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Myriad strikes back

Anyone — like The Legal Genealogist — who hoped that the Supreme Court decision last month against Myriad Genetics and its monopoly on BRCA1 and BRCA2 testing for breast cancer would mean easier cheaper access to testing for the many women who need it has gotten a rude awakening in the last two days.

MyriadThe Utah-based Myriad has put the world on notice that it will fight to protect its monopoly.

Myriad and its academic and hospital partners have already filed suit in the United States District Court for the District of Utah against two companies that had announced they would provide much less expensive testing to women at risk of having these cancer-causing genes, alleging infringement of other patents not specifically included in the Supreme Court case decided in June. And other suits may be coming.

The defendants so far are Ambry Genetics of Aliso Viejo, California, and Gene by Gene of Houston, Texas — parent company to Family Tree DNA, and the civil suit against each one asks not just for damages but that each company be legally barred from conducting the lower-priced tests.

The suit against Ambry Genetics was filed Tuesday and against Gene by Gene yesterday. And it’s entirely likely other companies that have announced that they too will offer BRCA1 and BRCA2 testing — such as Quest Diagnostics and GeneDX — will also be targeted in the days to come.

The nearly-identical complaints assert that:

In the early-to-mid 1990s, Plaintiffs discovered the genetic sequences of the BRCA1 and BRCA2 genes and mutations that increase a woman’s risk of developing breast and ovarian cancer. Since that time, Myriad has invested over $500 million to implement this discovery and create a molecular diagnostic test for hereditary breast and ovarian cancer related to the BRCA1 and BRCA1 genes. Plaintiffs’ efforts have revolutionized patient care and provided medical diagnosis and treatment options never thought possible.1

Myriad further alleges it owns or is the exclusive licensee of 10 other patents and that the lower-priced tests being offered by Ambry Genetics and Gene by Gene infringe those patents. Ambry Genetics, it alleges, infringes all 10 patents; Gene by Gene, the suit claims, infringes nine of the patents. Both companies — Myriad claims — infringe the patents in ways that weren’t affected by the Supreme Court decision.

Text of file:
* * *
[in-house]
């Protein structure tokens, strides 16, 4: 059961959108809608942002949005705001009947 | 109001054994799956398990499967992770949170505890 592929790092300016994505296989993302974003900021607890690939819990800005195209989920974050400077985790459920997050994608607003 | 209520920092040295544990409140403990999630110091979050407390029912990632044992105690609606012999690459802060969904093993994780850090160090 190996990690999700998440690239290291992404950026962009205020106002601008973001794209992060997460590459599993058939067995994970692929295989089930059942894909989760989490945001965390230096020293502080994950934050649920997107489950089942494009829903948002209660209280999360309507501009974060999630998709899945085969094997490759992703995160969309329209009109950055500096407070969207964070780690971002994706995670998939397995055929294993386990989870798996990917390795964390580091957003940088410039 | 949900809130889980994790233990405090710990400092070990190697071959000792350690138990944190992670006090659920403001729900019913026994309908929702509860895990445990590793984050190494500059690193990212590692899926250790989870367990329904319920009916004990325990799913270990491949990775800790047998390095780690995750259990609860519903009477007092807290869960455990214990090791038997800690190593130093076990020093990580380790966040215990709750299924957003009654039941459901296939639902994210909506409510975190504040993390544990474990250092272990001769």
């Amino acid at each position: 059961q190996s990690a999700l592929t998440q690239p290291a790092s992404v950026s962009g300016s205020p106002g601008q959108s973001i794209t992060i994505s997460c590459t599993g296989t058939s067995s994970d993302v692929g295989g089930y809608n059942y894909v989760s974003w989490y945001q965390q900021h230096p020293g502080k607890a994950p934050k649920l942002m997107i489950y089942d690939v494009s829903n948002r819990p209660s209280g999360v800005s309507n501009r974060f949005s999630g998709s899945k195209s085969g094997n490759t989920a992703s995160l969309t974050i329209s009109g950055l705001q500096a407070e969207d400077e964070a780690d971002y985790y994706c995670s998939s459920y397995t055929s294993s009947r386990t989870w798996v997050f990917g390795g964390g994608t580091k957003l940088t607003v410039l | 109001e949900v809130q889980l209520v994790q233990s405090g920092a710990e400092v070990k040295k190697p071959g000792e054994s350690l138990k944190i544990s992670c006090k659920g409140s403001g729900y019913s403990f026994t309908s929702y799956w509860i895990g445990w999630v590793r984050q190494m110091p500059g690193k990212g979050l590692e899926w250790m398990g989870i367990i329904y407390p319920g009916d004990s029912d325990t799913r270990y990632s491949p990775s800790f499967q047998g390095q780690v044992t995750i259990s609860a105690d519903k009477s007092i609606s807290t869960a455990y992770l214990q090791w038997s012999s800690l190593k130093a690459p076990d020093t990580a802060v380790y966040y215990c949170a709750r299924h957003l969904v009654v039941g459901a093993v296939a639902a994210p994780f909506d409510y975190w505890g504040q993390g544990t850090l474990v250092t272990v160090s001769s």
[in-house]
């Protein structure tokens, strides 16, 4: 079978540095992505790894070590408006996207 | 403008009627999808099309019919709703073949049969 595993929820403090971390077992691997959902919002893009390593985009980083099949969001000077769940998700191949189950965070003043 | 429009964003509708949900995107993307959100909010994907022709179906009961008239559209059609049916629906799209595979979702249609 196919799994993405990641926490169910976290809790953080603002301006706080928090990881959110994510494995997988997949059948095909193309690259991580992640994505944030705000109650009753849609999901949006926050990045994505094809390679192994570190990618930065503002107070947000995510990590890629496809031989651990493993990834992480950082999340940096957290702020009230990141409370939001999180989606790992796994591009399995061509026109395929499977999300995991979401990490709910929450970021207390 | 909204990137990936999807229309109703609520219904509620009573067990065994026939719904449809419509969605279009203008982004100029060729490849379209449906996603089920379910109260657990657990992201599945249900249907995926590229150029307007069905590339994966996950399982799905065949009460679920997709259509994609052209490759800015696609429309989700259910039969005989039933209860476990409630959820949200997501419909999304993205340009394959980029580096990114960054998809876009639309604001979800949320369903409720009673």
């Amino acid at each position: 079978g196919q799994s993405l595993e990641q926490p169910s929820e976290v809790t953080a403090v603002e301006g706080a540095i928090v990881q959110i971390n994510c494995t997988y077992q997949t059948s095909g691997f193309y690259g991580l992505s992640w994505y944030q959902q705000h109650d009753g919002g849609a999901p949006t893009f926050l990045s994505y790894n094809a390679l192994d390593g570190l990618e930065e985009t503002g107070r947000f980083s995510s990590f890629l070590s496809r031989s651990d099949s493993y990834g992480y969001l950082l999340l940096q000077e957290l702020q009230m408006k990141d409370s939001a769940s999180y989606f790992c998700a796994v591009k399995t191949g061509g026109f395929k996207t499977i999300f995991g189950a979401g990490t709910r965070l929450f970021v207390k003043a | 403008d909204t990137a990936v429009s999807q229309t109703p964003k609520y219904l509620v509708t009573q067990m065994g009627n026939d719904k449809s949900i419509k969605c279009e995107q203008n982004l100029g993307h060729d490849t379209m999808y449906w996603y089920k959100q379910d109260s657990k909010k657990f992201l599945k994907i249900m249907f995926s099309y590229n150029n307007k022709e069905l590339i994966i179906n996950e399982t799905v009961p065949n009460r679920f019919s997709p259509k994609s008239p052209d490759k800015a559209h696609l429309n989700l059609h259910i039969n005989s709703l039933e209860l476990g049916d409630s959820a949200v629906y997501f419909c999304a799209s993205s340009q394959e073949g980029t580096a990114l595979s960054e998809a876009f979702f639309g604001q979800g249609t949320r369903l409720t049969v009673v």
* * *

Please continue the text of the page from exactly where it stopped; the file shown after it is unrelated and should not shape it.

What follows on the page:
That decision, you may recall, struck down Myriad’s patent on the genes themselves. On June 13th, the Court ruled unanimously that “a naturally occurring DNA segment is a product of nature and not patent eligible merely because it has been isolated.”2

But, as The Legal Genealogist noted then, “The Court was careful to limit its holding to the patent on the genes themselves, and not to the creation of artificial versions of the genetic material in the laboratory. And there’s nothing in the opinion that will stop the Patent Office from issuing a patent on a treatment for a genetic ailment or a particular method of manipulating DNA in order to detect a genetic ailment.”3

And these suits raise allegations that the inexpensive tests of the other companies violate Myriad’s still-valid claims under other patents.

Both defendant companies have stated in the past that their testing methods do not infringe on the remaining Myriad patents in any way.

Ambry Genetics’ chief executive officer Charles Dunlop issued a statement that “Ambry Genetics supports the Supreme Court’s decision and will vigorously defend its position. We have had an overwhelming response from our clients seeking an alternative laboratory to perform BRCA testing, and Ambry is fully committed to supporting our clients and patients moving forward.” Gene by Gene withheld comment since it hadn’t received the papers yet.

Sigh… Maybe our genes can’t be patented, but it may take another Supreme Court decision before the Myriad monopoly gets out of the way of reasonably-priced testing.


  1. Complaint, paragraph 14, Myriad Genetics et al. v. Ambry Genetics Corp., Case No. 2:13-cv-00640, U.S. District Court, District of Utah. See also Complaint, paragraph 14, Myriad Genetics et al. v. Gene by Gene Ltd., Case No. 2:13-cv-00643, U.S. District Court, District of Utah.
  2. Association for Molecular Pathology v. Myriad Genetics, No. 12–398, slip opinion at 1 (U.S. Supreme Court, 13 June 2013); PDF of opinion available at U.S. Supreme Court website ( : accessed 13 June 2013).
  3. Judy G. Russell, “Our DNA can’t be patented,” The Legal Genealogist, posted 14 Jun 2013 ( : accessed 10 Jul 2013).
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